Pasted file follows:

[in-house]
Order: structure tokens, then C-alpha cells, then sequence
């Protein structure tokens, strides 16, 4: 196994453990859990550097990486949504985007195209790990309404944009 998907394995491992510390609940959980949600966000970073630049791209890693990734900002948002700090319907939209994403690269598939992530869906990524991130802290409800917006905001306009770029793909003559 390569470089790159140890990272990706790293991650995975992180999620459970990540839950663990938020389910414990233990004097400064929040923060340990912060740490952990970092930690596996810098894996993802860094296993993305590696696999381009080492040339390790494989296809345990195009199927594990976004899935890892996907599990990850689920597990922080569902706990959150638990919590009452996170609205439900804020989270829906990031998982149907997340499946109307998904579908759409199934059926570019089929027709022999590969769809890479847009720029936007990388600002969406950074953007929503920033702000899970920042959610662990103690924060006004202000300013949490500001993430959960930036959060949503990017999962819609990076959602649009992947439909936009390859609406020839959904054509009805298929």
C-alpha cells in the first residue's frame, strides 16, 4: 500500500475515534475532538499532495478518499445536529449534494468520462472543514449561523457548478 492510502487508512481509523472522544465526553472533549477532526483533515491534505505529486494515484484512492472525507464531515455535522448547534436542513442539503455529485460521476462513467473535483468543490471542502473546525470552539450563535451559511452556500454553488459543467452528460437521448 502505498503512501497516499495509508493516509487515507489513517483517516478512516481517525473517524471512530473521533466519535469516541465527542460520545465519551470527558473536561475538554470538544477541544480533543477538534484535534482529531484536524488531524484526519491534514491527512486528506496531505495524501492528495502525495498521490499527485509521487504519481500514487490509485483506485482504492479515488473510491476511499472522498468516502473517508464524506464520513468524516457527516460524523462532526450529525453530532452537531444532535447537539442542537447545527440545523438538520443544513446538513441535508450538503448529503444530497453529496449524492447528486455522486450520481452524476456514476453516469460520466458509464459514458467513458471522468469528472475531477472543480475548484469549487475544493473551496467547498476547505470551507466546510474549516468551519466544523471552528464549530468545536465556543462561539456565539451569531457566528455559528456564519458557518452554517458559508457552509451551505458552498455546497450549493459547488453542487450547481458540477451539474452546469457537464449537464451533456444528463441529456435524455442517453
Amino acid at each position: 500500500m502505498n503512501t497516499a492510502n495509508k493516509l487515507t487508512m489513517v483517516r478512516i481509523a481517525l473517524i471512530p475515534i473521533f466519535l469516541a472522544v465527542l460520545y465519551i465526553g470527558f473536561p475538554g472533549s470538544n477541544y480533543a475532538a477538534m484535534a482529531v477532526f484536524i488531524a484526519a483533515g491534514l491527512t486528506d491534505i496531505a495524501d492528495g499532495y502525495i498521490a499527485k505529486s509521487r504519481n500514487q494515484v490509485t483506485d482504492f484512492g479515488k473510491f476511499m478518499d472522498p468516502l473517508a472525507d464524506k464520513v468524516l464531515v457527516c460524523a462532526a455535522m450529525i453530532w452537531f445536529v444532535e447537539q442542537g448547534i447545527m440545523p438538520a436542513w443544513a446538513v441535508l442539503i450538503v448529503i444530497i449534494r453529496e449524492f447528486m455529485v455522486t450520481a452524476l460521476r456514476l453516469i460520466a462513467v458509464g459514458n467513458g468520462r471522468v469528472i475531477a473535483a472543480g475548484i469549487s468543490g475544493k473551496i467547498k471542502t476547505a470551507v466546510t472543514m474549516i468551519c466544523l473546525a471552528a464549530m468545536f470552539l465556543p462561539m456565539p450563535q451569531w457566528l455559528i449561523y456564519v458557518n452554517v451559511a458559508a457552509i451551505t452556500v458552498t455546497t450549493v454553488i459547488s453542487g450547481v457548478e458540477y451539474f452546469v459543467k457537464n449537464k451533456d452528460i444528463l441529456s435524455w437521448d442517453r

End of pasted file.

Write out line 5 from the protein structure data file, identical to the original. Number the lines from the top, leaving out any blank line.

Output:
Amino acid at each position: 500500500m502505498n503512501t497516499a492510502n495509508k493516509l487515507t487508512m489513517v483517516r478512516i481509523a481517525l473517524i471512530p475515534i473521533f466519535l469516541a472522544v465527542l460520545y465519551i465526553g470527558f473536561p475538554g472533549s470538544n477541544y480533543a475532538a477538534m484535534a482529531v477532526f484536524i488531524a484526519a483533515g491534514l491527512t486528506d491534505i496531505a495524501d492528495g499532495y502525495i498521490a499527485k505529486s509521487r504519481n500514487q494515484v490509485t483506485d482504492f484512492g479515488k473510491f476511499m478518499d472522498p468516502l473517508a472525507d464524506k464520513v468524516l464531515v457527516c460524523a462532526a455535522m450529525i453530532w452537531f445536529v444532535e447537539q442542537g448547534i447545527m440545523p438538520a436542513w443544513a446538513v441535508l442539503i450538503v448529503i444530497i449534494r453529496e449524492f447528486m455529485v455522486t450520481a452524476l460521476r456514476l453516469i460520466a462513467v458509464g459514458n467513458g468520462r471522468v469528472i475531477a473535483a472543480g475548484i469549487s468543490g475544493k473551496i467547498k471542502t476547505a470551507v466546510t472543514m474549516i468551519c466544523l473546525a471552528a464549530m468545536f470552539l465556543p462561539m456565539p450563535q451569531w457566528l455559528i449561523y456564519v458557518n452554517v451559511a458559508a457552509i451551505t452556500v458552498t455546497t450549493v454553488i459547488s453542487g450547481v457548478e458540477y451539474f452546469v459543467k457537464n449537464k451533456d452528460i444528463l441529456s435524455w437521448d442517453r